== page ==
The justices on Wednesday rejected a bid by former President Donald Trump to withhold documents from the highly partisan committee until the issue is finally resolved by the courts.
The decision was yet another rebuff of the former president—who appointed a third of its justices—while affirming the court’s apolitical nature.
Alone among the justices, Clarence Thomas said he would have granted Trump’s request to keep the documents on hold.
Although Democrats claim a 6–3 ideological imbalance as justification for packing the court with radical leftist jurists, court-watching realists note more of a 3–3–3 split with Trump-appointed justices Brett Kavanaugh and Amy Coney Barrett frequently stradling the center alongside George W. Bush-appointed Chief Justice John Roberts.
Historically, the pressures of the Washington, DC, establishment have led many GOP-appointed justices to pivot leftward, while its liberal arm remains unwaveringly loyal to the Democrat party-line principles.
The court’s current bench, fearing how Democrat activists might react, previously refused to hear cases that challenged the disputed outcome of the 2020 election—including one from Texas Attorney General Ken Paxton and one from Pennsylvania’s GOP-led legislature. Both were dismissed for procedural reasons rather than on their merit.
Following the high court’s latest action, there is no legal impediment to turning over the documents, which are held by the National Archives and Records Administration.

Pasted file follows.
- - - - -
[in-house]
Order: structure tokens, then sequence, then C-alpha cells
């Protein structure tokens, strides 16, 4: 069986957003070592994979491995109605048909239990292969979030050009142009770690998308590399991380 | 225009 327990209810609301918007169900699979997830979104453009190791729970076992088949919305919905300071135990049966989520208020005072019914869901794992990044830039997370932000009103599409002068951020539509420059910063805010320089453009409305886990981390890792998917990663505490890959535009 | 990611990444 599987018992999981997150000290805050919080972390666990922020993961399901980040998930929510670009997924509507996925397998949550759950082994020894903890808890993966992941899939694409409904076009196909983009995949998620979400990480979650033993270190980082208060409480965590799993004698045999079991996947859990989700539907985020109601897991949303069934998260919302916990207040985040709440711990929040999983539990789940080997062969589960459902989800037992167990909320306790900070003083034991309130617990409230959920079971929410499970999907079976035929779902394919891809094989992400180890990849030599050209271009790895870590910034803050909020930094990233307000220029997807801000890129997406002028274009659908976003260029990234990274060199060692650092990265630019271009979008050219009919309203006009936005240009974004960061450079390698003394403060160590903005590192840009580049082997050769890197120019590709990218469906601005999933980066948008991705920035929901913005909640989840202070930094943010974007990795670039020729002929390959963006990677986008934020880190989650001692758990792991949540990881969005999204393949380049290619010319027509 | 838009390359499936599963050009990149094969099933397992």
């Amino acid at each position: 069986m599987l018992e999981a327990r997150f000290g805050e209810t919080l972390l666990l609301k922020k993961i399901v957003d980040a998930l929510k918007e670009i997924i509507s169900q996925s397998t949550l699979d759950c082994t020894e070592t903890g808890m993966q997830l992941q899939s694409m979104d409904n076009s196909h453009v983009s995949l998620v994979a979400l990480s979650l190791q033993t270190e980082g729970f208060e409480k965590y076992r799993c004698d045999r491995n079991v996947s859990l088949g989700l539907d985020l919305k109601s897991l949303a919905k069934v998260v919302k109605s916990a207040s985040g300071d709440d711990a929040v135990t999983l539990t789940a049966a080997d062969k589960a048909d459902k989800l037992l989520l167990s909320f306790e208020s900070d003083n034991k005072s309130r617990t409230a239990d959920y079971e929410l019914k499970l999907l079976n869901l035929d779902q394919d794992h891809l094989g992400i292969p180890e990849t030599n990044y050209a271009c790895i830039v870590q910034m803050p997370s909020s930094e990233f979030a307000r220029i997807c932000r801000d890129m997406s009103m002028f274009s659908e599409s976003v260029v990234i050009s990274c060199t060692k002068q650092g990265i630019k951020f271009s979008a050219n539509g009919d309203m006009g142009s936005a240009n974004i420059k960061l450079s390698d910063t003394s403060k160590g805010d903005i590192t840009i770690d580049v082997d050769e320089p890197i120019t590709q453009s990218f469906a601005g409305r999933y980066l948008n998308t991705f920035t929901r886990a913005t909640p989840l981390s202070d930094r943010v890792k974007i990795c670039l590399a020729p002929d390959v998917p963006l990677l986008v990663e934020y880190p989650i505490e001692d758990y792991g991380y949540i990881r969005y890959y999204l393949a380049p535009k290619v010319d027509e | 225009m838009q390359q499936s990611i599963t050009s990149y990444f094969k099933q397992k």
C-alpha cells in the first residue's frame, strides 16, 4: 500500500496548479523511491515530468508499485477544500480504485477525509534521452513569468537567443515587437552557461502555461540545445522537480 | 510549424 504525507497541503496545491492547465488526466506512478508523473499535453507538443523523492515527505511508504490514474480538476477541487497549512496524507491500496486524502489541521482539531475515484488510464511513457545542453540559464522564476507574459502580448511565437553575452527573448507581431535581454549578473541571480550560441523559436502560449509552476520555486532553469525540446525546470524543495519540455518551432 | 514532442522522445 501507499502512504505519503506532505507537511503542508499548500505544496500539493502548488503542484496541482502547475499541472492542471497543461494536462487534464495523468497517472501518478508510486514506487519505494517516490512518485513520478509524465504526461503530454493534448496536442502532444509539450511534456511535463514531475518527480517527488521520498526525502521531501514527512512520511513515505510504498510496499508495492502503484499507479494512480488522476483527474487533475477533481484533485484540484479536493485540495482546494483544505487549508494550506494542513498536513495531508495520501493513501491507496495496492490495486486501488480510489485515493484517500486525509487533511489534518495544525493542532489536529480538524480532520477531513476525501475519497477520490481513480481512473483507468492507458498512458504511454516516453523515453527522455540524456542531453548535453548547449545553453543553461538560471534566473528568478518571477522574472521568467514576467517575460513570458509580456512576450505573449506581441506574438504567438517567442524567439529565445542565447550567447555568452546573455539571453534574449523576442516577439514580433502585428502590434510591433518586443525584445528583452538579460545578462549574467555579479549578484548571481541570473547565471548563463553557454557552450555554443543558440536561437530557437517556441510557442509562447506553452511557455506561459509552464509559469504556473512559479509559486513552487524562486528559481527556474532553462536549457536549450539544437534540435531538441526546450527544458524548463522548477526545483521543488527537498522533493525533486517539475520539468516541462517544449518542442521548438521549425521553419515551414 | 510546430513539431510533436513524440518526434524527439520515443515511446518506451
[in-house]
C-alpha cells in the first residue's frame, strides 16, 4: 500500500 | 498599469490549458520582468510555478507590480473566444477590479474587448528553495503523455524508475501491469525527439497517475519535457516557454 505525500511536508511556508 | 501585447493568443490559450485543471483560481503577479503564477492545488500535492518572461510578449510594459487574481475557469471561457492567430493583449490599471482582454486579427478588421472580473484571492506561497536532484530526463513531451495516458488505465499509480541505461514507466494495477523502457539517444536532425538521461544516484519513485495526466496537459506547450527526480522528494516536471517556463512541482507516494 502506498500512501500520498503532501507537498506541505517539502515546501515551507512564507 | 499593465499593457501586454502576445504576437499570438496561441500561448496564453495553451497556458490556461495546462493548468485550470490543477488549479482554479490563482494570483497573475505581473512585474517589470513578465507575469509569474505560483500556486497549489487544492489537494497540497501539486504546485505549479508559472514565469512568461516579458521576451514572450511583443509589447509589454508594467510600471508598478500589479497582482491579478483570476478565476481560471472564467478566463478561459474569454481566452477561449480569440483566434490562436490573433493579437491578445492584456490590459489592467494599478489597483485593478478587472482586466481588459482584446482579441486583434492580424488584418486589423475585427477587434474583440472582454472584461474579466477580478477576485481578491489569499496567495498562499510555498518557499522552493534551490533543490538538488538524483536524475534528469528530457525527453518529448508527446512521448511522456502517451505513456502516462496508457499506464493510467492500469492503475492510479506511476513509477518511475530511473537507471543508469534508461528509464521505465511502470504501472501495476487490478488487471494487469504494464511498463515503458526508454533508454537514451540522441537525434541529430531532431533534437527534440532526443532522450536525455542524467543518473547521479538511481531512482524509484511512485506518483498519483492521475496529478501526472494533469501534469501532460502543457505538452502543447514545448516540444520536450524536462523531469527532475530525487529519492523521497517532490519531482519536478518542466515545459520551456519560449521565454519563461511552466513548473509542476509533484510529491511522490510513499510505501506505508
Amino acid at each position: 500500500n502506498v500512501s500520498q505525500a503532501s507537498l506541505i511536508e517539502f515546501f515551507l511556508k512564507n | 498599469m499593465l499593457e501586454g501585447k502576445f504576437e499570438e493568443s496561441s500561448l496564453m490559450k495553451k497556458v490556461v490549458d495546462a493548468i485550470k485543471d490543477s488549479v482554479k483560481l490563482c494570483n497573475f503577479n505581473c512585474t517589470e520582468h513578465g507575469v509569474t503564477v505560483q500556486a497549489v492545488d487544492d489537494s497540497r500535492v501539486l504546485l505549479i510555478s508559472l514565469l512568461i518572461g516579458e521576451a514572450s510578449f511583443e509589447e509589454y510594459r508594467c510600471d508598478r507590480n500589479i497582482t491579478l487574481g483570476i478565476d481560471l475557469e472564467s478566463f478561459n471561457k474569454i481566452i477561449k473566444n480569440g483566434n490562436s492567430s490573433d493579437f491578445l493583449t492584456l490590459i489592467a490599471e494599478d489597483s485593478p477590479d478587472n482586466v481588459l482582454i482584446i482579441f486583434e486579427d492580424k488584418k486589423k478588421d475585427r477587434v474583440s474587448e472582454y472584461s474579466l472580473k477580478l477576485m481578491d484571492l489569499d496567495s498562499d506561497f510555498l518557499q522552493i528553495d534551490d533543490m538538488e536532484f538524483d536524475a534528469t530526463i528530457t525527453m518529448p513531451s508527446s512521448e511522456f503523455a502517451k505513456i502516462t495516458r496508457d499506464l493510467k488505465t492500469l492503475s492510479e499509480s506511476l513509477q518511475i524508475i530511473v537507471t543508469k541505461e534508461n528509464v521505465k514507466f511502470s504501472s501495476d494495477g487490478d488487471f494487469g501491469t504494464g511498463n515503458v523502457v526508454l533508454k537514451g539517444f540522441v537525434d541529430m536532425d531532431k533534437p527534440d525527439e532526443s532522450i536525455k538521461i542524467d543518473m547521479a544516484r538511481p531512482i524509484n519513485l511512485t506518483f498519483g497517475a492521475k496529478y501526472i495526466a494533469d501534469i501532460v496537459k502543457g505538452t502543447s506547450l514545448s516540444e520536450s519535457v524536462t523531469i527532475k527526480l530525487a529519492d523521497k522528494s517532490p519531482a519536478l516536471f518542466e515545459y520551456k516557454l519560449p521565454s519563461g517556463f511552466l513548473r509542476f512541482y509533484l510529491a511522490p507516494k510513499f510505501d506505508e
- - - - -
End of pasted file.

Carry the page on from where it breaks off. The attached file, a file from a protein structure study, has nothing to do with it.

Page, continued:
They include presidential diaries, visitor logs, speech drafts and handwritten notes dealing with Jan. 6 from the files of former chief of staff Mark Meadows.
Trump and his backers have denounced the effort as yet another fishing expedition for his opponents to gain taxpayer-subsidized opposition research that they may campaign on during the 2022 and 2024 elections.
The political theater draws parallels with the yearslong Russia collusion hoax and two previous attempts to disqualify Trump through impeachment—all of which ratcheted up the political rancor and led to greater distrust of government institutions.
The committee already has begun to receive records Trump wanted kept secret, said the committee chair, Rep. Bennie Thompson, D-Miss., and Rep. Liz Cheney of Wyoming, one of only two non-Democrats participating.
“The Supreme Court’s action tonight is a victory for the rule of law and American democracy,” Thompson and Cheney said in a statement pledging to “uncover all the facts about the violence of January 6th and its causes.”
White House spokesman Mike Gwin called the ruling “an important step forward” for the investigation, “and in ensuring accountability for an unprecedented assault on our democracy and the rule of law.”
The House committee agreed to defer its attempt to get some documents, at the request of the Biden White House.
Ostensibly, the current administration was concerned that releasing all of the Trump administration documents sought by the committee could compromise national security and executive privilege.